Water cooling does introduce another potential noise source though: the pump.
Water pumps are similar to fans in that they have a spinning impeller that creates movement.
Unlike fans though, pumps have to create a lot of pressure to move a material that’s much more dense than air.
One possible result of that high-speed rotation fighting the mass and inertia of your cooling liquid is vibration.
Like fans, water pumps can pass that vibration through your PC’s chassis and cause noise.
Thankfully, the solution to pump noise is the same as it is for fan noise: slow it down or isolate it from the case.
Pump speed can be controlled in the same way fan speed is – most modern pumps have a PWM circuit that will allow their speed to be controlled through software, and some even have speed controls right on the pump.
If you have a noisy pump, lower its speed until the noise is acceptable to you and then watch your system’s temperatures. If they stay in an acceptable range, you can simply leave the speeds at that range.
If pump noise doesn’t lower to an acceptable range by lowering its speed, or if slowing the pump down causes your temperatures to climb higher than you’d like, decoupling the pump from the case is the next step.
Vibration-absorbing pump mounts come in a few different varieties – from the classic Shoggy Sandwich foam mount to solid screw mounts with rubber isolators built in. Some pumps even come with adhesive foam mounts precut to fit the base of the pump.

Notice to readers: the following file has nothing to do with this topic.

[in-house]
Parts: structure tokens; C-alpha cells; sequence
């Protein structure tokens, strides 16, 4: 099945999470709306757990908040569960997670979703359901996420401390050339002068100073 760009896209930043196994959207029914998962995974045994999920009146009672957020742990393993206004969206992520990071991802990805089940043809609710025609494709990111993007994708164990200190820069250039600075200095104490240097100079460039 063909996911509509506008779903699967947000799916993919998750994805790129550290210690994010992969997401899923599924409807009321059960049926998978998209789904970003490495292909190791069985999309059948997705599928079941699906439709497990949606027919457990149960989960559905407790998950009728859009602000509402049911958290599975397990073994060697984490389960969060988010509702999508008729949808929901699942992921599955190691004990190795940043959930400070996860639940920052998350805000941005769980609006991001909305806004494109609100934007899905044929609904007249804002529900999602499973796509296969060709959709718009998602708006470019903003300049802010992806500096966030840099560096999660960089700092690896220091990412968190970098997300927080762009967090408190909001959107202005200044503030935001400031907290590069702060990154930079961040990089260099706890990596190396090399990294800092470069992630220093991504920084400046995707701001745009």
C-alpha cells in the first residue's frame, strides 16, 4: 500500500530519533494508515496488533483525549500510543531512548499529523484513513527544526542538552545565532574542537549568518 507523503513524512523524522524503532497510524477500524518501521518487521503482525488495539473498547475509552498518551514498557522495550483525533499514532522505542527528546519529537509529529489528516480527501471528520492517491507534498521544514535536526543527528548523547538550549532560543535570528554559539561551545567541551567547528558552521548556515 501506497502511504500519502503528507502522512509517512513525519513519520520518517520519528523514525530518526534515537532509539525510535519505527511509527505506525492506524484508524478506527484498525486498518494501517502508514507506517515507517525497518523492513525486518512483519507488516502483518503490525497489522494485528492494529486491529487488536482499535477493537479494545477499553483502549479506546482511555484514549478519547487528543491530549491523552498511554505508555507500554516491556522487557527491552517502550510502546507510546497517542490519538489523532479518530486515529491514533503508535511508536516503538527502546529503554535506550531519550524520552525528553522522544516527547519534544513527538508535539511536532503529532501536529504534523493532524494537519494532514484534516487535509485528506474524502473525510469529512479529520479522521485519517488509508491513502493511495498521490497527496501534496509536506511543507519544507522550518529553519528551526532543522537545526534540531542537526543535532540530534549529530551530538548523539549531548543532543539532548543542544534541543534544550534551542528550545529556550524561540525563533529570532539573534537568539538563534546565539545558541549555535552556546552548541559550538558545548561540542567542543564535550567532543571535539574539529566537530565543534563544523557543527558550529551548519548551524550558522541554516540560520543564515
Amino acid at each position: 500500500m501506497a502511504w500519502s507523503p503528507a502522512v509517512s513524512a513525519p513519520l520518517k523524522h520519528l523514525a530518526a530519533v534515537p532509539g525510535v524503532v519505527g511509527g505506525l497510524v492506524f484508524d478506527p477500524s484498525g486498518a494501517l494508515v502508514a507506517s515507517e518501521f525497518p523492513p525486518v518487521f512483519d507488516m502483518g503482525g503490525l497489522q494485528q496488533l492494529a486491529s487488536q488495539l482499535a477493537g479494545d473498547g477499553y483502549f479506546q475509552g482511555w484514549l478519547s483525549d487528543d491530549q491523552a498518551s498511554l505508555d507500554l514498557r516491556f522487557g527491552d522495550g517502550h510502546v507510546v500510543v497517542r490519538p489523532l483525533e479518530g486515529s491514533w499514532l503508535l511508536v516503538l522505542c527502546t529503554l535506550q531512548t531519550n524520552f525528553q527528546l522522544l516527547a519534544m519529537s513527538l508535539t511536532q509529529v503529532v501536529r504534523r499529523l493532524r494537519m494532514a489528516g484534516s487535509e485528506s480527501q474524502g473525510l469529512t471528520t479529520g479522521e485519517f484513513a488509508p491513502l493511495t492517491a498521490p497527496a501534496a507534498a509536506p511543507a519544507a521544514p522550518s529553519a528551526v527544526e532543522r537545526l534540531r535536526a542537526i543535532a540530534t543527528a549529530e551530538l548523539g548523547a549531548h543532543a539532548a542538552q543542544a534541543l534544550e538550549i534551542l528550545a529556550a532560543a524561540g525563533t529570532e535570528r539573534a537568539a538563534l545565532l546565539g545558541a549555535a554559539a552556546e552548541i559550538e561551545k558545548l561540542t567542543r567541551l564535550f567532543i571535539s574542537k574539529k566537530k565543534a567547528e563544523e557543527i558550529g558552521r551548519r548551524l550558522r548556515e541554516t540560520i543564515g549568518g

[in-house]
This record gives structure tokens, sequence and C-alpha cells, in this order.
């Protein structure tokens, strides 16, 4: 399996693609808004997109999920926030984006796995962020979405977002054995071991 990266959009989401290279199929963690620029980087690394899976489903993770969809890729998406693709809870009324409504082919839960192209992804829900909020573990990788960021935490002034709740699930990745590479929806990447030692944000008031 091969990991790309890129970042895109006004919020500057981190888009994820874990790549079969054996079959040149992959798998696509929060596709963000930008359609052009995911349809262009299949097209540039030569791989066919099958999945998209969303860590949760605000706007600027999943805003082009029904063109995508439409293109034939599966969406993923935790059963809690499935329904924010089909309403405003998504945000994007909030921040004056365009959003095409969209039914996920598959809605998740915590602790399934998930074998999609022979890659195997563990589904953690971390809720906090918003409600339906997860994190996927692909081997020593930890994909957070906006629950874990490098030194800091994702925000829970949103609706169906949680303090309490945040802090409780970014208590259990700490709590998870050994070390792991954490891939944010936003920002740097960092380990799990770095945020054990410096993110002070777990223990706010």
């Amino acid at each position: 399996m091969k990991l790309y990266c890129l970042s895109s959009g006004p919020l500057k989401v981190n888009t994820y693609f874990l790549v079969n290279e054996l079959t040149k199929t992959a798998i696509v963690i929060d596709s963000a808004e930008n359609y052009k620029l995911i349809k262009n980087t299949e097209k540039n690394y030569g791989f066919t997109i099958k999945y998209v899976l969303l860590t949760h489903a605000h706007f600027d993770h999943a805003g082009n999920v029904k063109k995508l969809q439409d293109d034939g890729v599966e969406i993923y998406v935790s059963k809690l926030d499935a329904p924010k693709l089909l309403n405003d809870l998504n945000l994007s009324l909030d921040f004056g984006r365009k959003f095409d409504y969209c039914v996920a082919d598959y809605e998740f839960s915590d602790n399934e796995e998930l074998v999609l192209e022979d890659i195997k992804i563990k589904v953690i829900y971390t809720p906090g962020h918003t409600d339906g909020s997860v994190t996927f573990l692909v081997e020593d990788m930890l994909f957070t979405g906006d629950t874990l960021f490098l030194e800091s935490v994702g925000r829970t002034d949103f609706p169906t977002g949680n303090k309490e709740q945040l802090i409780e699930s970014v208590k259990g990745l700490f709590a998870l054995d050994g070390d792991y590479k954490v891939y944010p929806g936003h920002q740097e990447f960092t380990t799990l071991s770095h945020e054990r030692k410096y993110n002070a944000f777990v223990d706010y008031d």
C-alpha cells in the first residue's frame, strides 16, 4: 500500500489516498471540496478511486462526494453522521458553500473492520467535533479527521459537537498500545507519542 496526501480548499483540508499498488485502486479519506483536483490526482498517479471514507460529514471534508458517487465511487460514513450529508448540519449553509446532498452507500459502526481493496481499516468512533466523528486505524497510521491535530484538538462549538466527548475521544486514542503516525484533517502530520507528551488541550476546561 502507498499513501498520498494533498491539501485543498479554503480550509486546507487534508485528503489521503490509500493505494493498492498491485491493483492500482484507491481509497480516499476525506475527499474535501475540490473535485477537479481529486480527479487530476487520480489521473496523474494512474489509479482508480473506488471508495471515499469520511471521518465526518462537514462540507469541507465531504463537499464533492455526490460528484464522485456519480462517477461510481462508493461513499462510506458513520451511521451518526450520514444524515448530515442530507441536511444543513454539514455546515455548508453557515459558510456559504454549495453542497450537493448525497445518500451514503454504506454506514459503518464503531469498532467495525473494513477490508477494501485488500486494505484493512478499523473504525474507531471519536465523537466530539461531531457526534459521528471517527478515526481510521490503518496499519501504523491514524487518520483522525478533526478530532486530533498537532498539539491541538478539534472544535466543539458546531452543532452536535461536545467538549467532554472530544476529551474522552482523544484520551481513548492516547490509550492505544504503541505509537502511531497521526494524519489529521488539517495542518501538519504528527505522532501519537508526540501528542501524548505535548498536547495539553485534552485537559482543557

Air Flow Noise
Fans on a radiator should be treated just like fans anywhere else when it comes to noise reduction. The one difference is that they have to move air through a restrictive area to perform they’re job.
If you have a liquid cooling system and your air flow is louder than you like, consider replacing your radiator(s) with models with a lower fin count. The lower the fin count on a radiator the less air pressure is required to move air across them – this translates to lower fan speed and lower noise.
It May Just Be Loose
In the wrong conditions those unavoidable vibrations from moving parts can travel to anywhere in your PC.
Noise can be the result of those vibrations moving things that should be unmovable.
If you’ve gone through the steps listed here and still can’t pinpoint the source of your noise, go through your PC and make sure that everything that should be secured is secured.
Fans, motherboard, shrouds on coolers, mechanical hard drives, drive bays and cradles – if it has a fastener to secure it, make sure it’s secure.
The Cricket In The Room – Coil Whine